Movie of the Week 33
Netflix round-up for August:
Who has not seen Rocky and Groundhog Day? If not, WTF are you waiting for? You can catch these two classic films on Netflix. My favorite binge watch for August was The Sinner Season 2. I look forward to season 3.
Can You Ever Forgive Me? 2018 drama, crime, biography
Here’s an overrated movie for those “woke” film fans that need to get in an LBGTQSF flick to complete their useless “best movie” list. Lee Israel, the main character, was a mean, nasty, selfish lesbian author. As her writing career declined, she committed fraud by selling fake letters. She also stole, and peddled, genuine letters from a library. Richard E. Grant has a more interesting role as the gay hustler who sponges off her, and ultimately becomes an accomplice in her schemes. Yet the essential stupidity and weakness of his character presents a great comical scene when the cops close in, and he quickly sings-like-a-bird to save his own neck. This is a simple flick with two main characters for which a (normal) audience can feel no sympathy or connection. The most interesting thing about this flick were the scenes shot in the venerable Argosy Book Store in NYC, but believe me, this is not a big scene movie. I watched this movie while trapped on a verrry long transatlantic flight, and missed nothing with the smallish screen. Only suckers paid heavy to see this forgettable flick on the big screen. If Forgive Me sounds like your kind of movie, you have blundered into the wrong website. Streaming on HBO this weekend. Recommended only for diehard Melissa McCarthy fans.
Movie of the Week 32
Modern Romance 1981 comedy romance
Available for streaming on Prime Video
The theme of this film is timeless: People fall in love, emotions run high and sometimes jealousy becomes a big problem. Robert (Albert Brooks) and Mary (Kathryn Harrold) have a roller coaster relationship. Mary is a knockout. She is also a successful executive. Robert has frequent attacks of jealousy because, quite frankly, she is out of his league. To paraphrase Philip Marlowe (Mr. Chandler); She is so pretty, a guy has to wear brass knuckles every time he takes her out. Robert goes off the deep end and the romance part of the movie tends to get a bit tiresome. But for no other reason, see the movie within a movie that Robert and Jay (Bruno Kirby) are editing. The exchanges with the director, star actor- George Kennedy, and the sound mix crew were the funniest scenes and had the best lines. Brooks and Bruno Kirby make a great comedy duo, especially in the Screaming Hulk scene – it is Comedy Gold.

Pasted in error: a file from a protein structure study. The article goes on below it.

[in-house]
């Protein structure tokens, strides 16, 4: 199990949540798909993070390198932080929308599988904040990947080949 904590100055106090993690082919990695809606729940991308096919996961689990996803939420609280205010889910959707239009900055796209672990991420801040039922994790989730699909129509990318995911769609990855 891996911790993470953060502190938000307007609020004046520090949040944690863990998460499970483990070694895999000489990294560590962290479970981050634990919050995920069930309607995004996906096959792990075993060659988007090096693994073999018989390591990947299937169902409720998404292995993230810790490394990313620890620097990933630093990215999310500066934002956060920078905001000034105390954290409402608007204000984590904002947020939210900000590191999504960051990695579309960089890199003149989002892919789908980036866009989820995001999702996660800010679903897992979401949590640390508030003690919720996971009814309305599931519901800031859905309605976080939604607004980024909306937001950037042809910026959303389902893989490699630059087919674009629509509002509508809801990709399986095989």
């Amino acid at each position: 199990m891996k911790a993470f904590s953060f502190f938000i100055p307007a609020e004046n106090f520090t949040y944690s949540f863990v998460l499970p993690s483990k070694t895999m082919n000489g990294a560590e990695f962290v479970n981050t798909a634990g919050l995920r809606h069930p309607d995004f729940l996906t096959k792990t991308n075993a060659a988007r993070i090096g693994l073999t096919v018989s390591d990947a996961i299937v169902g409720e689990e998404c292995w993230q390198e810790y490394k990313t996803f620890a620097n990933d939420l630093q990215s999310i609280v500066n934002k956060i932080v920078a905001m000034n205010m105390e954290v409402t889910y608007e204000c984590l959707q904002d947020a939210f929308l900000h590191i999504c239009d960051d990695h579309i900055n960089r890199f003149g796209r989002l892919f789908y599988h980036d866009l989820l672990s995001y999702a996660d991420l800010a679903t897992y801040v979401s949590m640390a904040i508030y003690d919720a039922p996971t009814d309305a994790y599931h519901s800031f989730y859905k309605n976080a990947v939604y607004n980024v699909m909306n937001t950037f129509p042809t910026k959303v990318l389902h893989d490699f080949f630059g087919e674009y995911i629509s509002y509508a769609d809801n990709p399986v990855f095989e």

Movie of the Week 31
The Ghost and Mr. Chicken 1966 comedy mystery
Availlable for streaming on Prime Video
This is a cornball classic that presents a funny and nostalgic picture of small town life in America in the 1960s. Don Knotts, as newspaper man Luther Heggs, is the star in a cast loaded with familiar 60s TV sitcom actors. The screwball comedy works well with Don’s style of humor. I loved the spooky haunted house scenes, and Luther’s speech at the town picnic is Comedy Gold ("let me clarify this"). Playboy model Joan Staley portrays Knott's love interest, Alma, but there's really not much hot on-screen chemistry between the two. Does that surprise you? So bad; it’s good.
Written by Ben Clark. Copyright 2016-2023. All rights reserved.